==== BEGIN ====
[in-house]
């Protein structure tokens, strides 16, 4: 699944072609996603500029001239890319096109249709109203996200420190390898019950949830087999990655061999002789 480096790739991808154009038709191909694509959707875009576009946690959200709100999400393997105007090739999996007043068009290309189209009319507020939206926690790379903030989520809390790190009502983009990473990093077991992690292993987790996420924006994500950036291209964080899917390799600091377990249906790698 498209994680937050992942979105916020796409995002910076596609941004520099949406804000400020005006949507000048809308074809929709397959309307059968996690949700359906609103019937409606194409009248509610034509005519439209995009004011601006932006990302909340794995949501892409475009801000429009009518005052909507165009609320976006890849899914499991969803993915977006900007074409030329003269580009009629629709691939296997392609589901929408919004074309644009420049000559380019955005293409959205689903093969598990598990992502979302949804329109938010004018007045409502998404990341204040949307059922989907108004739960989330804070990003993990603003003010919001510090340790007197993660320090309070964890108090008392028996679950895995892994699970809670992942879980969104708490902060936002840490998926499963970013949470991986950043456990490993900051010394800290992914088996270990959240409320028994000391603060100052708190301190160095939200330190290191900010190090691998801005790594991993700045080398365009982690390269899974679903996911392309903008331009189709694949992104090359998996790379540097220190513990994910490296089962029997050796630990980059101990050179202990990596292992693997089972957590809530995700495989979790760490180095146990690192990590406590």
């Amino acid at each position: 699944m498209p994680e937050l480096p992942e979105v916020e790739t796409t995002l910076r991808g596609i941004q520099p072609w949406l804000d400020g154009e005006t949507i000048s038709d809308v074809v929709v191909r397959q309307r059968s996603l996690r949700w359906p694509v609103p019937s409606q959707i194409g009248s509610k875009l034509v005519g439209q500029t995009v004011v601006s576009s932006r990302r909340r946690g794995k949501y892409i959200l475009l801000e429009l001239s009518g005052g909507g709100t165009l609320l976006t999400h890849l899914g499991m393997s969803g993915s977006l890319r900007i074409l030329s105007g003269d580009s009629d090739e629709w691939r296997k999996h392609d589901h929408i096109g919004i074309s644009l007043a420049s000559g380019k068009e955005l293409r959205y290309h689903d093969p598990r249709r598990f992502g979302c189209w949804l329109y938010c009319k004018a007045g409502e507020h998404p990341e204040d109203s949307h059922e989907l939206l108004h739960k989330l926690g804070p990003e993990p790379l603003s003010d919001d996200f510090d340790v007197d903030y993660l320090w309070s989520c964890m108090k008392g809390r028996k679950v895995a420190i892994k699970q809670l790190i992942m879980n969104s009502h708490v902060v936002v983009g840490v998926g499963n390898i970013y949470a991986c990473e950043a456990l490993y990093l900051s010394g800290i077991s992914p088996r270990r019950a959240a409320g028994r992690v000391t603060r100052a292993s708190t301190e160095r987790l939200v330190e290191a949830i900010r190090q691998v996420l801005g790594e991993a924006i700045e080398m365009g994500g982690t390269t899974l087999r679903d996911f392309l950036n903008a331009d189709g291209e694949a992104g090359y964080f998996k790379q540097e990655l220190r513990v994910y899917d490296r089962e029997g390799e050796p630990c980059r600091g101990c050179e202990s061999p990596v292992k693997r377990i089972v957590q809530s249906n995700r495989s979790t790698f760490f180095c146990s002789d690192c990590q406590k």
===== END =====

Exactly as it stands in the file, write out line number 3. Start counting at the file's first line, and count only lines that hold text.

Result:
């Amino acid at each position: 699944m498209p994680e937050l480096p992942e979105v916020e790739t796409t995002l910076r991808g596609i941004q520099p072609w949406l804000d400020g154009e005006t949507i000048s038709d809308v074809v929709v191909r397959q309307r059968s996603l996690r949700w359906p694509v609103p019937s409606q959707i194409g009248s509610k875009l034509v005519g439209q500029t995009v004011v601006s576009s932006r990302r909340r946690g794995k949501y892409i959200l475009l801000e429009l001239s009518g005052g909507g709100t165009l609320l976006t999400h890849l899914g499991m393997s969803g993915s977006l890319r900007i074409l030329s105007g003269d580009s009629d090739e629709w691939r296997k999996h392609d589901h929408i096109g919004i074309s644009l007043a420049s000559g380019k068009e955005l293409r959205y290309h689903d093969p598990r249709r598990f992502g979302c189209w949804l329109y938010c009319k004018a007045g409502e507020h998404p990341e204040d109203s949307h059922e989907l939206l108004h739960k989330l926690g804070p990003e993990p790379l603003s003010d919001d996200f510090d340790v007197d903030y993660l320090w309070s989520c964890m108090k008392g809390r028996k679950v895995a420190i892994k699970q809670l790190i992942m879980n969104s009502h708490v902060v936002v983009g840490v998926g499963n390898i970013y949470a991986c990473e950043a456990l490993y990093l900051s010394g800290i077991s992914p088996r270990r019950a959240a409320g028994r992690v000391t603060r100052a292993s708190t301190e160095r987790l939200v330190e290191a949830i900010r190090q691998v996420l801005g790594e991993a924006i700045e080398m365009g994500g982690t390269t899974l087999r679903d996911f392309l950036n903008a331009d189709g291209e694949a992104g090359y964080f998996k790379q540097e990655l220190r513990v994910y899917d490296r089962e029997g390799e050796p630990c980059r600091g101990c050179e202990s061999p990596v292992k693997r377990i089972v957590q809530s249906n995700r495989s979790t790698f760490f180095c146990s002789d690192c990590q406590k």